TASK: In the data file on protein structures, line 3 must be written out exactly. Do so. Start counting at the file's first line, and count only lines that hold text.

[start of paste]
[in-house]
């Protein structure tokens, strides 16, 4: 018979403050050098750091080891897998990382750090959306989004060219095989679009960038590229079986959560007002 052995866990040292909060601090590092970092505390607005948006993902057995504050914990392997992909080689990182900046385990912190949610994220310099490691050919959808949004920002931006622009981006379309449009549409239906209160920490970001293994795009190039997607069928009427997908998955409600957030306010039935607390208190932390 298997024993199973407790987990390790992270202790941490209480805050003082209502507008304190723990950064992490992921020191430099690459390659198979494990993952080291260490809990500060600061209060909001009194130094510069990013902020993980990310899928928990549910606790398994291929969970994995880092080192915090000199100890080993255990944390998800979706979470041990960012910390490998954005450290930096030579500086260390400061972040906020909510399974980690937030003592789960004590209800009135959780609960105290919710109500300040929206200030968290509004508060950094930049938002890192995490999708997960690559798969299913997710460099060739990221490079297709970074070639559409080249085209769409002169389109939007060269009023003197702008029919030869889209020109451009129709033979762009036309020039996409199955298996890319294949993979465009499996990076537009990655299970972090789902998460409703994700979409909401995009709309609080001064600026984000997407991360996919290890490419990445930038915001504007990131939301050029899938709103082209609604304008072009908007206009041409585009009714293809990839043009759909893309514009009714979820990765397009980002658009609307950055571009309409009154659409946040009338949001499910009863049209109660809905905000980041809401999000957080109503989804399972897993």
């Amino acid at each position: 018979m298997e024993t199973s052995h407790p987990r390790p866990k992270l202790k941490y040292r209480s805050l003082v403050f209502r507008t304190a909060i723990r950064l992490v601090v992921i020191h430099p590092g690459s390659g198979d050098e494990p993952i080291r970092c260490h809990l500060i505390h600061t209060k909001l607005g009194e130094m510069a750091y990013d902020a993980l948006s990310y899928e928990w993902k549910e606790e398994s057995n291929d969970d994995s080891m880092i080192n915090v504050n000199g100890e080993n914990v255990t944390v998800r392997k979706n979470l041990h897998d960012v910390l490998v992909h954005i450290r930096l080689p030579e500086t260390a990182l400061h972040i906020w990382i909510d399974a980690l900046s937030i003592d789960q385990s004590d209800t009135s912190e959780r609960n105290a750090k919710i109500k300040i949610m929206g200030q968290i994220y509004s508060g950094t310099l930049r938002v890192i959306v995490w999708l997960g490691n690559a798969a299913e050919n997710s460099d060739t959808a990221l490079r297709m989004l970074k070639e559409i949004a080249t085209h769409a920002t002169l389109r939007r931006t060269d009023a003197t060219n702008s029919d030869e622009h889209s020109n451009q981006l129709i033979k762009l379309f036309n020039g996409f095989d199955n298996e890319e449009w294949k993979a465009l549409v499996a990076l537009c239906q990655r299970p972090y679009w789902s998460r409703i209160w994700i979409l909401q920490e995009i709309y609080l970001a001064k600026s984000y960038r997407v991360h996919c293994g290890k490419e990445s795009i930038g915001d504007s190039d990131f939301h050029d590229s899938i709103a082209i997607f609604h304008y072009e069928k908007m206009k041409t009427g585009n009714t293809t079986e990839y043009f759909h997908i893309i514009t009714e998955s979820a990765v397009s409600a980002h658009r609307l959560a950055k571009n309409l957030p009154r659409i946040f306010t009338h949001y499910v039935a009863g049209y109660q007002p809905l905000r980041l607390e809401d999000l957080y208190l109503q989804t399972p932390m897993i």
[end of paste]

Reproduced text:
């Amino acid at each position: 018979m298997e024993t199973s052995h407790p987990r390790p866990k992270l202790k941490y040292r209480s805050l003082v403050f209502r507008t304190a909060i723990r950064l992490v601090v992921i020191h430099p590092g690459s390659g198979d050098e494990p993952i080291r970092c260490h809990l500060i505390h600061t209060k909001l607005g009194e130094m510069a750091y990013d902020a993980l948006s990310y899928e928990w993902k549910e606790e398994s057995n291929d969970d994995s080891m880092i080192n915090v504050n000199g100890e080993n914990v255990t944390v998800r392997k979706n979470l041990h897998d960012v910390l490998v992909h954005i450290r930096l080689p030579e500086t260390a990182l400061h972040i906020w990382i909510d399974a980690l900046s937030i003592d789960q385990s004590d209800t009135s912190e959780r609960n105290a750090k919710i109500k300040i949610m929206g200030q968290i994220y509004s508060g950094t310099l930049r938002v890192i959306v995490w999708l997960g490691n690559a798969a299913e050919n997710s460099d060739t959808a990221l490079r297709m989004l970074k070639e559409i949004a080249t085209h769409a920002t002169l389109r939007r931006t060269d009023a003197t060219n702008s029919d030869e622009h889209s020109n451009q981006l129709i033979k762009l379309f036309n020039g996409f095989d199955n298996e890319e449009w294949k993979a465009l549409v499996a990076l537009c239906q990655r299970p972090y679009w789902s998460r409703i209160w994700i979409l909401q920490e995009i709309y609080l970001a001064k600026s984000y960038r997407v991360h996919c293994g290890k490419e990445s795009i930038g915001d504007s190039d990131f939301h050029d590229s899938i709103a082209i997607f609604h304008y072009e069928k908007m206009k041409t009427g585009n009714t293809t079986e990839y043009f759909h997908i893309i514009t009714e998955s979820a990765v397009s409600a980002h658009r609307l959560a950055k571009n309409l957030p009154r659409i946040f306010t009338h949001y499910v039935a009863g049209y109660q007002p809905l905000r980041l607390e809401d999000l957080y208190l109503q989804t399972p932390m897993i």